In the past year the Japanese carmaker Mazda has been working consistently on a new form language, and this week unveiled their most extreme 'sculpture' yet: the Mazda Furai. A car designed to take the 24h Le Mans challenge.
The design features 'crossed folds' everywhere. Normal steel plates feature only single folds, but here multiple folds are applied that cross each other diagonally. That is completely new. Unprecedented.
He goes on to talk about "maximalism" in design, and - without saying so outright - asks that we re-examine our definitions of "beauty". (At least that's what I took from it.)
Maximalism is our future. Maximalism is the end of good taste. Maximalism moves the border of good taste a little further and thereby makes room for emergent futures.
"Architects are obsessed with good taste", Crimson writes in their book 'Too blessed to be depressed'. I think that is true. But I also think that taste moves in a certain direction, in the direction of form, of maximum form. Zaha Hadid is just the beginning.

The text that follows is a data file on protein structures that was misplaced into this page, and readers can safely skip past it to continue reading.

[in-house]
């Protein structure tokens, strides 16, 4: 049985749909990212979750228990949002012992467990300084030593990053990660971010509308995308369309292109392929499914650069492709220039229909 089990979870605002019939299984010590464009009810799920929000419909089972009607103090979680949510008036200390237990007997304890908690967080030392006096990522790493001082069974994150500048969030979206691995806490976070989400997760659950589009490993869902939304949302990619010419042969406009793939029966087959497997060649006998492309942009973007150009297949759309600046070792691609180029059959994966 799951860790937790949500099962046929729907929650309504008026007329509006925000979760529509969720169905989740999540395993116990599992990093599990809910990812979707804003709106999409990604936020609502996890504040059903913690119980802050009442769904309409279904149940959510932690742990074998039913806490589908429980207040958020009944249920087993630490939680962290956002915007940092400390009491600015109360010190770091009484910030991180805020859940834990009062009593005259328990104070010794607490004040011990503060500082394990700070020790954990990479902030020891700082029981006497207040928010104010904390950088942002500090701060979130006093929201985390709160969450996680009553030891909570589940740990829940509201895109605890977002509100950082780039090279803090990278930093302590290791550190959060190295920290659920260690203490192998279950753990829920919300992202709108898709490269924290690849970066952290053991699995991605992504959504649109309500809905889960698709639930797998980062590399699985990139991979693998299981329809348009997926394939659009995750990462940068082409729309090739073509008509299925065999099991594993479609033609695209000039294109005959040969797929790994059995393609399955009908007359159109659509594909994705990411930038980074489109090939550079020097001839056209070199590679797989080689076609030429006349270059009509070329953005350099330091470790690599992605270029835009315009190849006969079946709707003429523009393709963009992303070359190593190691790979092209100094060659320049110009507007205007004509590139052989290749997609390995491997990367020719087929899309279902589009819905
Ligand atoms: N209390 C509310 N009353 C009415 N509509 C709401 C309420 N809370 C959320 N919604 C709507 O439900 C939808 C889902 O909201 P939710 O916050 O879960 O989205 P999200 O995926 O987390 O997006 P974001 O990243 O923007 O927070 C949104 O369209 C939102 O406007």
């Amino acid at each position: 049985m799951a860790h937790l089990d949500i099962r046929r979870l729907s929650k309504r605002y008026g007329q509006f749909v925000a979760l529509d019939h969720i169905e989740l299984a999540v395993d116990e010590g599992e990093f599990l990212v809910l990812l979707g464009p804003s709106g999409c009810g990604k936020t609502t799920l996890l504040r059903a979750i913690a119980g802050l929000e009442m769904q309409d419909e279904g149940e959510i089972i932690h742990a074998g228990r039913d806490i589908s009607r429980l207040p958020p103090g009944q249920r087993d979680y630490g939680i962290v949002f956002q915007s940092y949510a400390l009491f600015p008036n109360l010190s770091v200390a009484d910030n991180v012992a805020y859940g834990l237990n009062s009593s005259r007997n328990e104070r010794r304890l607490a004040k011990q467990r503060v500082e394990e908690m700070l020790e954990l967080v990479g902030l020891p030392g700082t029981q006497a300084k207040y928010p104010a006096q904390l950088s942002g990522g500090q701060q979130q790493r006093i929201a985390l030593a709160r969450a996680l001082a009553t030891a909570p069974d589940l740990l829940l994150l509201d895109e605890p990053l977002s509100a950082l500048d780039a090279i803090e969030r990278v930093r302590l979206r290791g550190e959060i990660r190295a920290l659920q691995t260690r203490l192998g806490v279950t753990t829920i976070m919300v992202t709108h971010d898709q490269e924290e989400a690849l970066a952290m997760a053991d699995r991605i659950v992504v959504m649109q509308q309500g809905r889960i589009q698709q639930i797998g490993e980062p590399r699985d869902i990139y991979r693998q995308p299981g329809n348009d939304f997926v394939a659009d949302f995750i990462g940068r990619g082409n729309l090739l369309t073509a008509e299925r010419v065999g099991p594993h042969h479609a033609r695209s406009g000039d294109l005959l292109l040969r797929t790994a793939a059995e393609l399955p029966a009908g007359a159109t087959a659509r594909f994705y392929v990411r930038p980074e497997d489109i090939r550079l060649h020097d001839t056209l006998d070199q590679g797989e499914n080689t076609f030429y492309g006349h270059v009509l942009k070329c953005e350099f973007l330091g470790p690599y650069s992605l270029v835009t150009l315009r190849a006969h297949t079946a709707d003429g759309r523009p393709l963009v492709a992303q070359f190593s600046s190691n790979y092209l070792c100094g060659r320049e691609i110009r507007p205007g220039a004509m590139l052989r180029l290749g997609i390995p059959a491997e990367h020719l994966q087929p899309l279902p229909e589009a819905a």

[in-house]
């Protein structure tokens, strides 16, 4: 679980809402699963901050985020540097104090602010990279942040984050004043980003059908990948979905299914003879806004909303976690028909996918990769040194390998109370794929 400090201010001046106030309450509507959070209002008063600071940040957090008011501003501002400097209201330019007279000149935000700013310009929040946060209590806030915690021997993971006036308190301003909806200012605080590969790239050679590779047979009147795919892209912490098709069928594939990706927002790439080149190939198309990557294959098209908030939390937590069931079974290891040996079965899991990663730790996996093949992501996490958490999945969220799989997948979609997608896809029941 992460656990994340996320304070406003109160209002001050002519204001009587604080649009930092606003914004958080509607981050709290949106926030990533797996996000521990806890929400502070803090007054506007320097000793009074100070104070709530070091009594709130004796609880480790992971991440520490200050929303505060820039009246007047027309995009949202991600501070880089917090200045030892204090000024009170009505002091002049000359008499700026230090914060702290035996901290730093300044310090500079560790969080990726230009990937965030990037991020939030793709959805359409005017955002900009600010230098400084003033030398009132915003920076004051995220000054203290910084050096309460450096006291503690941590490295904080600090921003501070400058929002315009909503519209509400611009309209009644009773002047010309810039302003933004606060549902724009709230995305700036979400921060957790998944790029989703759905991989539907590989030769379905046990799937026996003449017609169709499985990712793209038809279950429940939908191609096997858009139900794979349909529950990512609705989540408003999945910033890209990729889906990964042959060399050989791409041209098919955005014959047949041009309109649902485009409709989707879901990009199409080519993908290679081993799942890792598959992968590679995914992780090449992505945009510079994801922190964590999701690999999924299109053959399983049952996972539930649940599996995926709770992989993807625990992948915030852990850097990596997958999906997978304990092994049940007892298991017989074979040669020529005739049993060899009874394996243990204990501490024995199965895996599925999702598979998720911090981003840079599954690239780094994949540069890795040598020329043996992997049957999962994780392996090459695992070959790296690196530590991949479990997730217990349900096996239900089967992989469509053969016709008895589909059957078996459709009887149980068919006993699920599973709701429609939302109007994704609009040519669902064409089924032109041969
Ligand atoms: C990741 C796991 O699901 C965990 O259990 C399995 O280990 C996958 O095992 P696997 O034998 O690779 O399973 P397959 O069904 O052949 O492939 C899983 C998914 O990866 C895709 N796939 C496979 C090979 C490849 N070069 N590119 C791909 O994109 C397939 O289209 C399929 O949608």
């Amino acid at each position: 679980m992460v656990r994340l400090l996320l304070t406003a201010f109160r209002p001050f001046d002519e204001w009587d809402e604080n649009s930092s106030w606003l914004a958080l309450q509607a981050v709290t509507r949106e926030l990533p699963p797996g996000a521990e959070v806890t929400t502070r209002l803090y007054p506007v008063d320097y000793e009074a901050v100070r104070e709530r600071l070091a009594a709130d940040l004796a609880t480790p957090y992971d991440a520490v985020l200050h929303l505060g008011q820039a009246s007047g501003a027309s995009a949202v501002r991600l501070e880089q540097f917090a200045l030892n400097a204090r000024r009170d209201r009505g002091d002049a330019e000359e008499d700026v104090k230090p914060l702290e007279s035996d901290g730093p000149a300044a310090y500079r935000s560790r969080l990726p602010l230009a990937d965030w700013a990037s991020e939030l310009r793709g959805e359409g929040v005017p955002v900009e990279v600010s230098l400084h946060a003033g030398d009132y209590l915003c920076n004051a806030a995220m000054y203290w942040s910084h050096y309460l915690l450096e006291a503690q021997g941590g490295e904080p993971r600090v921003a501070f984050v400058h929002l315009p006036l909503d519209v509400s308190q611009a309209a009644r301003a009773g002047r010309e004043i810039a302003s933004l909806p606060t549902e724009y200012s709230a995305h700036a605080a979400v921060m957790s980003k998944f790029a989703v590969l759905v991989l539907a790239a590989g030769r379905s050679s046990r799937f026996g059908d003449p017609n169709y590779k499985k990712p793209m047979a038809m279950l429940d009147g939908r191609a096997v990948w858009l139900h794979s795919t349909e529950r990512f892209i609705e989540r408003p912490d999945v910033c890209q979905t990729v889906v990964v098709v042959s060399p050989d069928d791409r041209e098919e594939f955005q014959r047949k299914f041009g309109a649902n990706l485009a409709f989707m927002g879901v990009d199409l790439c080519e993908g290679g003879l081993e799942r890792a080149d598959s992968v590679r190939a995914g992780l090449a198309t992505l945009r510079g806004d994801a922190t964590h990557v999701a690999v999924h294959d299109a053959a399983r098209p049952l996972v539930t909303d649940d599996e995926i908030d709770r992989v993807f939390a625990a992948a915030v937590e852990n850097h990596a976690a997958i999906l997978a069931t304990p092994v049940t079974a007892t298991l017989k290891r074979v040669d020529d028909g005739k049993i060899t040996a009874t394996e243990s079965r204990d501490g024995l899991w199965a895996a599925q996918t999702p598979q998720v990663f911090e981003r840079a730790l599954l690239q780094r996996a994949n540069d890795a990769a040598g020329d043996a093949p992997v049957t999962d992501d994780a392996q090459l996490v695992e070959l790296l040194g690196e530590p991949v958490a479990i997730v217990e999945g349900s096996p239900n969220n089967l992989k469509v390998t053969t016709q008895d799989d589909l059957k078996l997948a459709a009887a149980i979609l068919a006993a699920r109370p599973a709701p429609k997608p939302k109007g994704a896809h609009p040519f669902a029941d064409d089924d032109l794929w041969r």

(Or, in the direction of "maximum joy", as we learn to shed the shame of Eden and rediscover the uninhibited virtues of wonder and possibility. Mazda does an excellent job demonstrating a new kind of beauty, unburdened by the type of shame which is at the root of outmoded definitions of taste.)
Michael Doyle is a Detroit-based experience designer and amateur cultural critic. He is interested in the spaces between design, art, music and culture, and has contributed to a variety of design blogs for more than a decade. Michael is a co-founder of the hackerspace OmniCorpDetroit, as well as DJ collectives Dethlab and Dorkwave. When not designing interactive environments for o2, record covers for Ghostly International, or collaborating with the likes of the Hypothetical Development Organization, he may be found playing music at sushi bars or organizing croquet socials in abandoned factories.